Brown Diamonds Buying Guide
The beautiful thing about brown diamonds (well besides for their color) is their endless shades of colors and affordable prices.
But even brown diamonds are diamonds and making a mistake when buying one can be quite expensive.
Prices of Brown Diamonds
For many years brown diamonds were considered industry diamonds.
In a very slow moving and old fashioned industry where the goal was to have the clearest and most colorless diamond, these "ugly" not white diamonds were simply undesired.
However, things have changed.
As the fashion industry evolved and people were willing to break that boring mold of colorless diamond engagement rings, the demand for colored diamonds increased substantially.
First came industry trend setters and famous celebrities but soon after - the rest followed.
In fact, the demand has increased so much that the prices of colored diamonds spiked many times over during the last two decades.
But, for some reason, maybe due to their old reputation, brown diamonds were late bloomers and their price still remains very affordable.
Make no mistakes, these are still diamonds, but within the niche of rare natural colored diamonds, brown diamonds are among the most common (along with yellow diamonds) and are the most affordable from all colored diamonds (besides black diamonds).
When comparing the prices of brown diamonds with white colorless diamonds you'd easily see that for the mere price of a 1 carat F VS2 diamond you can get two 1 carat brown diamonds...
A 1 carat brown diamond starts from approximately $2,500 and an F VS2 costs approximately $4,000.
While you probably don't have what to do with two rings, having an extra $1,500 in the bank account is always welcomed.
Prices of Brown Diamonds vs White Diamonds
What sets the price of a brown diamond?
The most known way to grade and evaluate diamonds was invented by the GIA years back.
It's called the 4Cs of diamonds - meaning to classify the diamond by its main attributes of Cut, Carat, Clarity and Color.
It is said that these four C's live in equilibrium, no criteria is more important than the other since the resulted diamond is the composition of them all.
There are those who do claim that cut is the most important C of all because no one cares how big is a diamond (i.e. Carat), if the diamond is dull it is "worthless" - an argument that I can very well relate with.
HOWEVER, when considering a brown diamond, even Cut is negligible when compared to… COLOR.
In fact, this is true to all colored diamonds (and within them browns) - the most important aspect (the most important "C") is the color.
This is because on one hand, two brown diamonds can look so different that it doesn't even make sense to compare and on the other hand they can look very similar but may have HUGE price differences.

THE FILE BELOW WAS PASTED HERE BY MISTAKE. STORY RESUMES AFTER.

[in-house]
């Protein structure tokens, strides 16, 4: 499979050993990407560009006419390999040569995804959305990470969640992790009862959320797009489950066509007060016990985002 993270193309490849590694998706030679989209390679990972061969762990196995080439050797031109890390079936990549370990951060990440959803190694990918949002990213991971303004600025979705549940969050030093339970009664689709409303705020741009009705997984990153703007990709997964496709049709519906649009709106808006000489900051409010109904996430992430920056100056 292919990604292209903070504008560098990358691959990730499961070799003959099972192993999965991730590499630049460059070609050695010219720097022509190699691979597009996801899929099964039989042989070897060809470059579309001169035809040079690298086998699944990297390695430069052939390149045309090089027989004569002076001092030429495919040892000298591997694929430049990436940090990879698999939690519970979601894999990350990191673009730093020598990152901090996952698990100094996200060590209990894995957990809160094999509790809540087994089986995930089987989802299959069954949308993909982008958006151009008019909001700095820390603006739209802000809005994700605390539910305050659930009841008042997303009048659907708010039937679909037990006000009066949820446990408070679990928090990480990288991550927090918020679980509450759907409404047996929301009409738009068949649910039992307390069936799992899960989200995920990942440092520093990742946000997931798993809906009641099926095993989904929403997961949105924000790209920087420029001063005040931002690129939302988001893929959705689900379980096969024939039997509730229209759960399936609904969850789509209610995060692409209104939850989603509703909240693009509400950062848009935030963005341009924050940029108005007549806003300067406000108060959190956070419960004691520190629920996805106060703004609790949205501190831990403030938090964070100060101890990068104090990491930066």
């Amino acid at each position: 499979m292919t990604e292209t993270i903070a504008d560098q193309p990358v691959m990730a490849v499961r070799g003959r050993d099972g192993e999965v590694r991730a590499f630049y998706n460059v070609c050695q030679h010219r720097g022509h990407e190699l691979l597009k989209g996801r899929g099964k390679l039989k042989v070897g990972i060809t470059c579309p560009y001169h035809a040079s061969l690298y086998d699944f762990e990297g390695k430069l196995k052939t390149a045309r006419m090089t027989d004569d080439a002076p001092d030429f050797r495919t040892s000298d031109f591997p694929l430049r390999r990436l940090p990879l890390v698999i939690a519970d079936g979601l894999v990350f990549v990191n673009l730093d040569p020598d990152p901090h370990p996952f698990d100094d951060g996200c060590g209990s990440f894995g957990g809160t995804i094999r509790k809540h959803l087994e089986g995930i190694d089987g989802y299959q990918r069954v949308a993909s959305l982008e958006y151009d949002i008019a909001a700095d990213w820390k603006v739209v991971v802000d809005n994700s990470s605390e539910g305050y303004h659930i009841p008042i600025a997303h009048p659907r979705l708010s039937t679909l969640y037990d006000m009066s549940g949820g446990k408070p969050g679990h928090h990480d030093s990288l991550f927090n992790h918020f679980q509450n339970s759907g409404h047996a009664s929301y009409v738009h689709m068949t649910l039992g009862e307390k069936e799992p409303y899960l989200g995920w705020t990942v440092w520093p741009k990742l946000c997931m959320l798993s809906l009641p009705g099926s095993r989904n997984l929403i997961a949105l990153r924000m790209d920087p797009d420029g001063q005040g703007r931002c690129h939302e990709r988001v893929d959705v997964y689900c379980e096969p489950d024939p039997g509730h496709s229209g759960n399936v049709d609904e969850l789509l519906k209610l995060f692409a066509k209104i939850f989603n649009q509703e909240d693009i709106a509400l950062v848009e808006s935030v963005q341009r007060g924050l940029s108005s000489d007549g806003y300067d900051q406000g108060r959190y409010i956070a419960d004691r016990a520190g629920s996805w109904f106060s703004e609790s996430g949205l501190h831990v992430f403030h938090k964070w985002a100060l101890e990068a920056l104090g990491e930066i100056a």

Confused? I'll explain:
Look at the following pictures of brown diamonds:
All are brown diamonds by definition. When the GIA grades a colored diamond the color description is often composed by two and even three colors.
A main color and supporting secondary hues.
When you read the GIA certificate the main color is the last one that is mentioned in the color description.
Most cases, when someone is looking for a brown diamond he cares for a specific shade.
Therefore it is irrelevant to compare them…
brown & pink diamond varations
However, look at the diamonds on the right.
Unlike the diamonds above, these diamonds are quite similar… most people would say that they are brown with pink.
But these diamonds are in fact very different.
Few are pink diamond with a secondary tone of brown and the others are brown diamonds with a secondary tone of pink.
And the price differences are enormous.
Can you tell which is each?
To conclude about what mainly sets the price of a brown diamond - it’s the color.
But color is not only color… Color definition is divided between color hues and its strength (its intensity).
Generally speaking, the stronger is the color, the more expensive is the diamond.
A dark or deep brown diamond will be more expensive than fancy brown that is more expensive than fancy light brown.
And… the rarer the secondary color is, the more expensive.
Yellow is much more common than pink and therefore a yellow brown diamond (aka champagne diamond) is cheaper than a diamond with similar attributes that has the color description of pink brown.
Same about yellow brown compared to orange brown (cognac diamond).
Orange is rarer than yellow so yellow brown is cheaper than orange brown.
Do the other 3Cs effect prices of brown diamonds?
Yes, without a doubt.
A 2 carat diamond costs much more than a 1 carat diamond.
In fact, as with all diamonds, a 2 carat diamond costs more than two 1 carat diamonds together.
Clarity also affects the price but the advantage of brown diamonds is that they are often very dark so the inclusions are hard to see allowing you to "compromise" the clarity in favor of other attributes.
Cut is obviously also important. Would you like a dull diamond or one that sparkles?
Not surprisingly everyone wants a beautiful diamond that sparkles and in economics with increased demand comes increased pricing.
What is the most important thing to check when buying a brown diamond?
My main recommendation is simply to verify that it has a GIA certificate.
This is truly the only way to know what you are getting.
The GIA certificate will specify all of the attributes that the diamond possesses.
Its exact weight, cut, clarity, color and more.
No one will trick you into buying a champagne diamond that is actually worthless.
Most of what you need to know in order to make your wise decision or at least in order to compare with other retailers.
From this point on... you just need to love the diamond!